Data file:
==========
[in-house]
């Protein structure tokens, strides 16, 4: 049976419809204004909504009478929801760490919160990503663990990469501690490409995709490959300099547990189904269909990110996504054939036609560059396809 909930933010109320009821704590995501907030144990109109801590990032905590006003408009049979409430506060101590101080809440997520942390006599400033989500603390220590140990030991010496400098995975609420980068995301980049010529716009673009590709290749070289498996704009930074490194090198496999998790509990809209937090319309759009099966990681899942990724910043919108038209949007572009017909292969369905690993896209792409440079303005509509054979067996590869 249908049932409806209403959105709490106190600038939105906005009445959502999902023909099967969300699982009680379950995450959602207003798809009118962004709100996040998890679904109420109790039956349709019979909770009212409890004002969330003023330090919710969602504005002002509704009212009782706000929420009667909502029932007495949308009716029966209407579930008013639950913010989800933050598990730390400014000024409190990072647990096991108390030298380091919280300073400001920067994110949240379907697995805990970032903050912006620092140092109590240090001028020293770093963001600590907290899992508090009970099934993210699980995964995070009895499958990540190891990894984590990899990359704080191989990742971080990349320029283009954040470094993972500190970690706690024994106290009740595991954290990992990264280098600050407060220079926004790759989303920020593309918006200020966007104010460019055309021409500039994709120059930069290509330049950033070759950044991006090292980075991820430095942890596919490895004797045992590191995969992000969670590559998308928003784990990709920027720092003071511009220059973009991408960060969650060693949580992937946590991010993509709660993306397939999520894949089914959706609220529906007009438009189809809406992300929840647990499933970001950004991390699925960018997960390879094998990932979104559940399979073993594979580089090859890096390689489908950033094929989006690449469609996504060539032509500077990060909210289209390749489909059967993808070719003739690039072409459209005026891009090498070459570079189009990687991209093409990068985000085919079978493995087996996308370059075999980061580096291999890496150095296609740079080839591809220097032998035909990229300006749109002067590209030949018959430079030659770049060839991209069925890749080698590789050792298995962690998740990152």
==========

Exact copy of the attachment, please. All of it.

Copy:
[in-house]
């Protein structure tokens, strides 16, 4: 049976419809204004909504009478929801760490919160990503663990990469501690490409995709490959300099547990189904269909990110996504054939036609560059396809 909930933010109320009821704590995501907030144990109109801590990032905590006003408009049979409430506060101590101080809440997520942390006599400033989500603390220590140990030991010496400098995975609420980068995301980049010529716009673009590709290749070289498996704009930074490194090198496999998790509990809209937090319309759009099966990681899942990724910043919108038209949007572009017909292969369905690993896209792409440079303005509509054979067996590869 249908049932409806209403959105709490106190600038939105906005009445959502999902023909099967969300699982009680379950995450959602207003798809009118962004709100996040998890679904109420109790039956349709019979909770009212409890004002969330003023330090919710969602504005002002509704009212009782706000929420009667909502029932007495949308009716029966209407579930008013639950913010989800933050598990730390400014000024409190990072647990096991108390030298380091919280300073400001920067994110949240379907697995805990970032903050912006620092140092109590240090001028020293770093963001600590907290899992508090009970099934993210699980995964995070009895499958990540190891990894984590990899990359704080191989990742971080990349320029283009954040470094993972500190970690706690024994106290009740595991954290990992990264280098600050407060220079926004790759989303920020593309918006200020966007104010460019055309021409500039994709120059930069290509330049950033070759950044991006090292980075991820430095942890596919490895004797045992590191995969992000969670590559998308928003784990990709920027720092003071511009220059973009991408960060969650060693949580992937946590991010993509709660993306397939999520894949089914959706609220529906007009438009189809809406992300929840647990499933970001950004991390699925960018997960390879094998990932979104559940399979073993594979580089090859890096390689489908950033094929989006690449469609996504060539032509500077990060909210289209390749489909059967993808070719003739690039072409459209005026891009090498070459570079189009990687991209093409990068985000085919079978493995087996996308370059075999980061580096291999890496150095296609740079080839591809220097032998035909990229300006749109002067590209030949018959430079030659770049060839991209069925890749080698590789050792298995962690998740990152």